Gorillaz- Demon Days

May 4th, 2005

Demon Days features more ‘celebs’ than a Saturday night on ITV. Unlike that cheap trash, the Gorillaz superb second offering will stand the test of time. When Jade Goody is picking up her benefit cheques, Damon Albarn and his fellow visionaries will be celebrated alongside the likes Hendrix and Bowie.

Since the coming of CD, our ability to skip the increasingly prevalent ‘filler’ tracks that pollute albums has created a worrying trend. Artists no longer strive to create start-to-finish masterpieces in the What’s Going On mould. Instead, we are given a few stonkers that are invariably let down by twice as many stinkers.

Thankfully, the one genre to avoid this cycle of decline has been hip hop. The refusal to abandon vinyl has meant that the temptation to produce skip and ditch crud has been limited to commercial artists. Underground headz have been blessed with opus after opus as a result.

Until now, Andre 3000’s Love Below has been the only great album to harness the very best elements of hip hop whilst appealing to a wider audience. That’s about to change.

Demon Days sees Dan the Automator hand over most of the production duties to Dangermouse. If you thought his ability constituted a grey area before, he proves his black and white brilliance here. Captivating electronic beats are juxtaposed with strings and piano in a creative maelstrom. A children’s choir is even enlisted to back Albarn on Dirty Harry, a track with a beat evocative of Grandmaster’s The Message, tellingly, it doesn’t suffer for the comparison.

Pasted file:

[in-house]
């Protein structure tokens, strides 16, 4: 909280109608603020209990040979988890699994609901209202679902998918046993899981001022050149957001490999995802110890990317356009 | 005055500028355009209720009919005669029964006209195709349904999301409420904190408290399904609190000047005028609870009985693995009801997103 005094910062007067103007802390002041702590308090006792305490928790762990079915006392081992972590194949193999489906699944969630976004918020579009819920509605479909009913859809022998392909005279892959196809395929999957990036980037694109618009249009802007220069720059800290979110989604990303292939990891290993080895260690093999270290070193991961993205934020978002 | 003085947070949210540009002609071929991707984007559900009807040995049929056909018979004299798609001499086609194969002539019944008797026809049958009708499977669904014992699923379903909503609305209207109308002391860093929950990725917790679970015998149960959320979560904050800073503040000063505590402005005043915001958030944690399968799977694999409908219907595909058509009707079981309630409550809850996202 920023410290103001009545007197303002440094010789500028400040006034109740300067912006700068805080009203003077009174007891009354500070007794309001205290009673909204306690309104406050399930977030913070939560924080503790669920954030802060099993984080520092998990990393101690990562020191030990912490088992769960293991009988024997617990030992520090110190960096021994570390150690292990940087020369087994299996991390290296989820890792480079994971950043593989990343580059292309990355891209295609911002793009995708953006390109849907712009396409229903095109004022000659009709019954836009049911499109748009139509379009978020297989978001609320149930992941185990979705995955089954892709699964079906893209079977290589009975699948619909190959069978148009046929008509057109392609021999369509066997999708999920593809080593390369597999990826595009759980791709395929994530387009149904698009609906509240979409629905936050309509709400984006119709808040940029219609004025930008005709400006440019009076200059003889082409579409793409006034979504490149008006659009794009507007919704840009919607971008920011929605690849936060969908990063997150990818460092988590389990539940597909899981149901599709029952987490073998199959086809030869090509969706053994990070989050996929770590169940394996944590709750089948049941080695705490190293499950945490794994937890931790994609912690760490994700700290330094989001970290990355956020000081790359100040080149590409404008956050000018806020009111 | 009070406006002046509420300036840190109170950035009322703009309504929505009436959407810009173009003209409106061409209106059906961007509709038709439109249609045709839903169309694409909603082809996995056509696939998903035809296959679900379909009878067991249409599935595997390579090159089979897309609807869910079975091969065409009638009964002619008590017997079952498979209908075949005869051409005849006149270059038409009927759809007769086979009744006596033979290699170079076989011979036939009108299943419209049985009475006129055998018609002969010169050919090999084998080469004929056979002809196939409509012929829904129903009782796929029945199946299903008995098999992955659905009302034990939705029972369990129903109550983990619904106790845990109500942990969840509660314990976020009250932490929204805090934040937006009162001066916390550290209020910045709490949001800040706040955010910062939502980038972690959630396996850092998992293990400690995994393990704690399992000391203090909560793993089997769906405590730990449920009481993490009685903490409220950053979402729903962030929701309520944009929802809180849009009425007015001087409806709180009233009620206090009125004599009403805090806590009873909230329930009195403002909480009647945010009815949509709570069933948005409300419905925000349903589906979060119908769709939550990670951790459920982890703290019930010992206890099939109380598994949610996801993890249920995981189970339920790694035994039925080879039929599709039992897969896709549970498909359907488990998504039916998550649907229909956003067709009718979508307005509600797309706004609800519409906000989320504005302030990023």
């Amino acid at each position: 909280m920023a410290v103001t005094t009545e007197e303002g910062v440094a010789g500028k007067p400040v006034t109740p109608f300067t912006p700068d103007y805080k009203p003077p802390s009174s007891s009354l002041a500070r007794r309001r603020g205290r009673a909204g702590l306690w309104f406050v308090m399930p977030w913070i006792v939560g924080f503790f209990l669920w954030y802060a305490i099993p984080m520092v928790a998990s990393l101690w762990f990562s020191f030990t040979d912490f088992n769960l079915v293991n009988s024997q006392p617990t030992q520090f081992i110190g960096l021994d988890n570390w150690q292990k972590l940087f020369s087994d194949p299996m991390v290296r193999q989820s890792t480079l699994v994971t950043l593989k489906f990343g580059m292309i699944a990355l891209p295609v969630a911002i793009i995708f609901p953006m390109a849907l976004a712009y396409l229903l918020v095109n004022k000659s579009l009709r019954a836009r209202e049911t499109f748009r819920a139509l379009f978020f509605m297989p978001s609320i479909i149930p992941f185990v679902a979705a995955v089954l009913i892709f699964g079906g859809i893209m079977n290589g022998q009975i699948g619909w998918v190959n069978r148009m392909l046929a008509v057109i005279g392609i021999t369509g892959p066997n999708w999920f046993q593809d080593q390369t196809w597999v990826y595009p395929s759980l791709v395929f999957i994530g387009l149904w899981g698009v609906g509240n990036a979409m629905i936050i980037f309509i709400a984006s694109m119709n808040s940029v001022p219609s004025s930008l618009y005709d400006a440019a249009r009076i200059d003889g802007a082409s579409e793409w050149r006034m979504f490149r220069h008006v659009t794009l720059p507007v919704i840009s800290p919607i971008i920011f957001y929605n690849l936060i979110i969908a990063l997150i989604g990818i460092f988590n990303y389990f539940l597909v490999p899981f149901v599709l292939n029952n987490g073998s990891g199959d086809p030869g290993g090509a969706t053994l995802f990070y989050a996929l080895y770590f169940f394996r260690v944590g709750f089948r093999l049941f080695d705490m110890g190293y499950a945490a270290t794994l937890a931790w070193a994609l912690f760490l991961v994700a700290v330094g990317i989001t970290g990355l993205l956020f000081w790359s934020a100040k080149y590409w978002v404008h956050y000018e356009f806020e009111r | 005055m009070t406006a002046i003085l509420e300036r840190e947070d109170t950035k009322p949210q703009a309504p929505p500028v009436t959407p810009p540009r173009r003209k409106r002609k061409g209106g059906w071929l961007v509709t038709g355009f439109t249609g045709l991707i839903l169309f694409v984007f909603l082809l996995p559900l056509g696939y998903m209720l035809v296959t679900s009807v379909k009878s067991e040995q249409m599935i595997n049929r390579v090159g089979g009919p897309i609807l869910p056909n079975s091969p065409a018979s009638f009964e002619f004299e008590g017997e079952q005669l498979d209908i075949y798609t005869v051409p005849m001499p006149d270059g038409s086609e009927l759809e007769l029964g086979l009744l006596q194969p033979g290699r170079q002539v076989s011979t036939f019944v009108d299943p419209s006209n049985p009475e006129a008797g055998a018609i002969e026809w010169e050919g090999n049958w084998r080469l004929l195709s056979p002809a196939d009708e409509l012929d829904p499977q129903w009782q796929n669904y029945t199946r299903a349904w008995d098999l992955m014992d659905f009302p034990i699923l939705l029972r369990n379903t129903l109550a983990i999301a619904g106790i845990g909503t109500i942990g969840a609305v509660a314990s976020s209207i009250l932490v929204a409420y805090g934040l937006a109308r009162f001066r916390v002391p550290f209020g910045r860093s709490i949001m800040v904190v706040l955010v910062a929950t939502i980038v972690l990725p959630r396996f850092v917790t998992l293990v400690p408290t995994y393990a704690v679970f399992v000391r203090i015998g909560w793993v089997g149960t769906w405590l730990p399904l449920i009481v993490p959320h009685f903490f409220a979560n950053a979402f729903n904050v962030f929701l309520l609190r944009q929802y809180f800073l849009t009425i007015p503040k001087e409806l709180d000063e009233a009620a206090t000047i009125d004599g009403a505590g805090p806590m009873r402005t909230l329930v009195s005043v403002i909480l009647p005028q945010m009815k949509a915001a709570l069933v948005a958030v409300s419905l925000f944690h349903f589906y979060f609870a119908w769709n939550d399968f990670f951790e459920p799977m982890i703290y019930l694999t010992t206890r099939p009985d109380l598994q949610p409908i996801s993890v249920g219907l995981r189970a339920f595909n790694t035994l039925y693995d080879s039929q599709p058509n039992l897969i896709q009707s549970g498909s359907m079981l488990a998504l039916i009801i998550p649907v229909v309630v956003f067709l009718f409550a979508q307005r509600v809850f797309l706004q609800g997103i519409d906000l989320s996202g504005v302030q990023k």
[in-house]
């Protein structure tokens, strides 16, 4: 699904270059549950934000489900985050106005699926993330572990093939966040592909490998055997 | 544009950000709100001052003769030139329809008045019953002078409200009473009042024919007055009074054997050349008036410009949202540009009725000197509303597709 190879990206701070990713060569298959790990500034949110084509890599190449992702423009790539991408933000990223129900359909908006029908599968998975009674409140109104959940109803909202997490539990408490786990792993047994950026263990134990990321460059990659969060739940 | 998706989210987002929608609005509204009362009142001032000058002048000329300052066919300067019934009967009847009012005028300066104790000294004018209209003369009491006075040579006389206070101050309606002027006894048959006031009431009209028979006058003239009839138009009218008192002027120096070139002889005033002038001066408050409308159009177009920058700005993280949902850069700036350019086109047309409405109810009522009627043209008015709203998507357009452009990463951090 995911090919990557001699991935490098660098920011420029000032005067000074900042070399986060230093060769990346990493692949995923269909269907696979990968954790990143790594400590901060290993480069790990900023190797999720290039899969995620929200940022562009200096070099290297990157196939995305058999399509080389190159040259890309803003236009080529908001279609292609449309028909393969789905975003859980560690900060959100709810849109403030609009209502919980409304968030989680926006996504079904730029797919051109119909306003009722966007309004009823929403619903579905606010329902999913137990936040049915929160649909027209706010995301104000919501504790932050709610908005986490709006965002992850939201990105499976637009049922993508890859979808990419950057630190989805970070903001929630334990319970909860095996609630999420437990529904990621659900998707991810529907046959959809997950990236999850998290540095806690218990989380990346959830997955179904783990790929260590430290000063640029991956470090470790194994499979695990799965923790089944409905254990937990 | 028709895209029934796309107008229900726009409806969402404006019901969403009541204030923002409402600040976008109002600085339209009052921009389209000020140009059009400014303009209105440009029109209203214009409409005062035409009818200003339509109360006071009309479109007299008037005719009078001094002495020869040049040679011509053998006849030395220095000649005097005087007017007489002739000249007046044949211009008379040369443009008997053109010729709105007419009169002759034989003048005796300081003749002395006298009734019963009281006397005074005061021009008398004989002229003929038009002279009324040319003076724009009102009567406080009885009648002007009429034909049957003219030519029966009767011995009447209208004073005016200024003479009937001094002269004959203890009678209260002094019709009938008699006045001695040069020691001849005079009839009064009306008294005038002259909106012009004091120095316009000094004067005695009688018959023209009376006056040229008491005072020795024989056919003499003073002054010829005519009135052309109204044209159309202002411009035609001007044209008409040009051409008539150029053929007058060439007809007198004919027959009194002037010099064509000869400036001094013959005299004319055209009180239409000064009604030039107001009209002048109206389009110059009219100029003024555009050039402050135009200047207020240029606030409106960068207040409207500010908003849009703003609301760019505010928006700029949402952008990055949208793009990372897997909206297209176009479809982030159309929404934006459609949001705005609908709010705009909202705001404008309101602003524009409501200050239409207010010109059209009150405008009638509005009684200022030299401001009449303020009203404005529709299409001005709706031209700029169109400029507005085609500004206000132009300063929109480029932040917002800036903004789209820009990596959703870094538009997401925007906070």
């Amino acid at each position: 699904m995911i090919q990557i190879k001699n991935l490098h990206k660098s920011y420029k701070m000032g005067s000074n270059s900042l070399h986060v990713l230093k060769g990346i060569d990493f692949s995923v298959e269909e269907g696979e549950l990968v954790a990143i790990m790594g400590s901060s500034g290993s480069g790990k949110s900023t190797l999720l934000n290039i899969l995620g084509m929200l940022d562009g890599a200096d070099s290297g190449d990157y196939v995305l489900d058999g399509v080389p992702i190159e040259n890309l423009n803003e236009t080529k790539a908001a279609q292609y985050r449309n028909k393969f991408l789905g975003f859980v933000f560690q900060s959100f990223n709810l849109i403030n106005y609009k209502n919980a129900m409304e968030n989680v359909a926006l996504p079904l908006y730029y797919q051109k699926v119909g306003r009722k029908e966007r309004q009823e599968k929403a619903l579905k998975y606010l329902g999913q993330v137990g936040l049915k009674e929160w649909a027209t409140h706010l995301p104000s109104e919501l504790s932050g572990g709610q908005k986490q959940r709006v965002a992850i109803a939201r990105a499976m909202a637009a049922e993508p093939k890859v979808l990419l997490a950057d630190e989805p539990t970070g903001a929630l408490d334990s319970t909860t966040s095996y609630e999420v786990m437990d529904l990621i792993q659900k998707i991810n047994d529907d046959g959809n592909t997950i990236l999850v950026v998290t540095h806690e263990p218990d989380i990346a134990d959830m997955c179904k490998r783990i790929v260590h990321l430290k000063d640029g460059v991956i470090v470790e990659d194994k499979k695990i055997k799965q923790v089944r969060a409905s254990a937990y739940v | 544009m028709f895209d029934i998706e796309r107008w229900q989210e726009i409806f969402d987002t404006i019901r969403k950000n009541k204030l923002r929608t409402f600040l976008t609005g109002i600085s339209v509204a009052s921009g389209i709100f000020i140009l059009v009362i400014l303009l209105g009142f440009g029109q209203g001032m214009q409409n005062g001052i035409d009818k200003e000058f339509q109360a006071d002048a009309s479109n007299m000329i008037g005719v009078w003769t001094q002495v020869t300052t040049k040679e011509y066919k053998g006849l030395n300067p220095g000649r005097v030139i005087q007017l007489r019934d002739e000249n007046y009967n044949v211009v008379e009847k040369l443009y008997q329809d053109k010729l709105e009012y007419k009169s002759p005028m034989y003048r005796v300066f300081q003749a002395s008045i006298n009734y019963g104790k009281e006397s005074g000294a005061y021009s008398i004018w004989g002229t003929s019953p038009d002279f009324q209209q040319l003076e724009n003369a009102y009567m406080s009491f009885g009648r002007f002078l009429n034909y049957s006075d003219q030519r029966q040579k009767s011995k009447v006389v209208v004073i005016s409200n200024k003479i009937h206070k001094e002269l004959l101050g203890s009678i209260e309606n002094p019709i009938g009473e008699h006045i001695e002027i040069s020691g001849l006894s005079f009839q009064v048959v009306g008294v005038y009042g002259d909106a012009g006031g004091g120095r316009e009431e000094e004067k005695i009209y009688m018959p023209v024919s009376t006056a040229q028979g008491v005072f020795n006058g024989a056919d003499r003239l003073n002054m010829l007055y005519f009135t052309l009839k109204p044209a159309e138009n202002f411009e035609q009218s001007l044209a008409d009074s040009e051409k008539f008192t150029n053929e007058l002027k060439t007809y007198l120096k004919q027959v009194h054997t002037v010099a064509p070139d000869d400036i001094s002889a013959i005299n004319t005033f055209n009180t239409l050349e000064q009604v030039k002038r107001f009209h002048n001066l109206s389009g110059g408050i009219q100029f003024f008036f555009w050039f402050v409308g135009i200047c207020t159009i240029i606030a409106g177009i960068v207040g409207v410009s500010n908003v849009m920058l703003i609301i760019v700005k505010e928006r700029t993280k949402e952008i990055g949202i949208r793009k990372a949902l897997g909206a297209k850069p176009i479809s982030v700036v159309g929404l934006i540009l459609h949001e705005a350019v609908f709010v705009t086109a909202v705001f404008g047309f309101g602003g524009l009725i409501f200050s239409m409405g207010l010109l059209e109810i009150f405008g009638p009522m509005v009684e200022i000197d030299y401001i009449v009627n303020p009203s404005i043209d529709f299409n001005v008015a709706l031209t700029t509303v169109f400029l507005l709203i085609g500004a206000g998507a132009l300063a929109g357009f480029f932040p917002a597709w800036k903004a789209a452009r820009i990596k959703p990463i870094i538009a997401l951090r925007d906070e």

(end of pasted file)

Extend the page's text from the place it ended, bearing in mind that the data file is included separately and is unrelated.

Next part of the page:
Albarn is immense throughout, keeping pace with Dangermouse is some feat but he manages it by finding a range that will surprise even the most ardent Blur fans. The choice of MC’s is indicative of the unbelievably good taste on show here. De La Soul, MF Doom and Roots Manuva put the icing on an already delicious cake. For the ITV viewers out there, the celebrities featured include Dennis Hopper and Shaun Ryder. Ryder has to be considered a celeb here rather than musician since his input is largely limited to a repetitious ‘Coming up’ on DARE. Another great tune nonetheless. In fact, the celebrated single Feel Good Inc is among the lesser lights, simply because so many others shine so bright.

Just when we have accustomed ourselves to the heady, intoxicating cocktail of sonic joy, the penultimate track; Don’t Get Los in Heaven respectfully nods to the great Brian Wilson’s Beach Boys sound before merging into a fantastic reggae infused gospel finale.

If you’re a ‘party animal’, this is an album you can get down and dirty to. If you’re an MP3ist, this is one album you will not be skipping through. If you’re narrow- minded, this is an album to broaden your horizons. If you’re visiting from Mars, this is the exception rather than the rule. Quite simply, this is everything to everybody.